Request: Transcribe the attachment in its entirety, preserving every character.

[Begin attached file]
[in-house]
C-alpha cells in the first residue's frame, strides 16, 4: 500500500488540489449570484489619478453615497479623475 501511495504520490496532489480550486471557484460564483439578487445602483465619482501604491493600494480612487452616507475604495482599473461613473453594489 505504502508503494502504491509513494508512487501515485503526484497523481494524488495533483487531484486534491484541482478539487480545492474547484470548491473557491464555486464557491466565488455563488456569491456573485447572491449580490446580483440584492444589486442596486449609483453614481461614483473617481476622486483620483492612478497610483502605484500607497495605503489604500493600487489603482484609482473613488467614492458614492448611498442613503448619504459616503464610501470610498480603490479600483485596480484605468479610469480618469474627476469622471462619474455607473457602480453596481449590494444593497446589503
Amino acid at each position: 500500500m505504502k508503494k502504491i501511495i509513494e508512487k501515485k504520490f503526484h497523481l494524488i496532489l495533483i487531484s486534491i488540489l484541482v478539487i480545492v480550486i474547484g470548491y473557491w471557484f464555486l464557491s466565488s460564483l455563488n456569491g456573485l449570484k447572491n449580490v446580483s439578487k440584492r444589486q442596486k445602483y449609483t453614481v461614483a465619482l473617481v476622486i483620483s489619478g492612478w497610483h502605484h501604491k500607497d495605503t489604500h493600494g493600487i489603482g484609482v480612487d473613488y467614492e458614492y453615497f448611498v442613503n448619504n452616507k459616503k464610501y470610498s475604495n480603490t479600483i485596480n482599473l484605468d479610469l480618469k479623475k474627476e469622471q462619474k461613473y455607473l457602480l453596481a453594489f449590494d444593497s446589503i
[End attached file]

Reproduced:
[in-house]
C-alpha cells in the first residue's frame, strides 16, 4: 500500500488540489449570484489619478453615497479623475 501511495504520490496532489480550486471557484460564483439578487445602483465619482501604491493600494480612487452616507475604495482599473461613473453594489 505504502508503494502504491509513494508512487501515485503526484497523481494524488495533483487531484486534491484541482478539487480545492474547484470548491473557491464555486464557491466565488455563488456569491456573485447572491449580490446580483440584492444589486442596486449609483453614481461614483473617481476622486483620483492612478497610483502605484500607497495605503489604500493600487489603482484609482473613488467614492458614492448611498442613503448619504459616503464610501470610498480603490479600483485596480484605468479610469480618469474627476469622471462619474455607473457602480453596481449590494444593497446589503
Amino acid at each position: 500500500m505504502k508503494k502504491i501511495i509513494e508512487k501515485k504520490f503526484h497523481l494524488i496532489l495533483i487531484s486534491i488540489l484541482v478539487i480545492v480550486i474547484g470548491y473557491w471557484f464555486l464557491s466565488s460564483l455563488n456569491g456573485l449570484k447572491n449580490v446580483s439578487k440584492r444589486q442596486k445602483y449609483t453614481v461614483a465619482l473617481v476622486i483620483s489619478g492612478w497610483h502605484h501604491k500607497d495605503t489604500h493600494g493600487i489603482g484609482v480612487d473613488y467614492e458614492y453615497f448611498v442613503n448619504n452616507k459616503k464610501y470610498s475604495n480603490t479600483i485596480n482599473l484605468d479610469l480618469k479623475k474627476e469622471q462619474k461613473y455607473l457602480l453596481a453594489f449590494d444593497s446589503i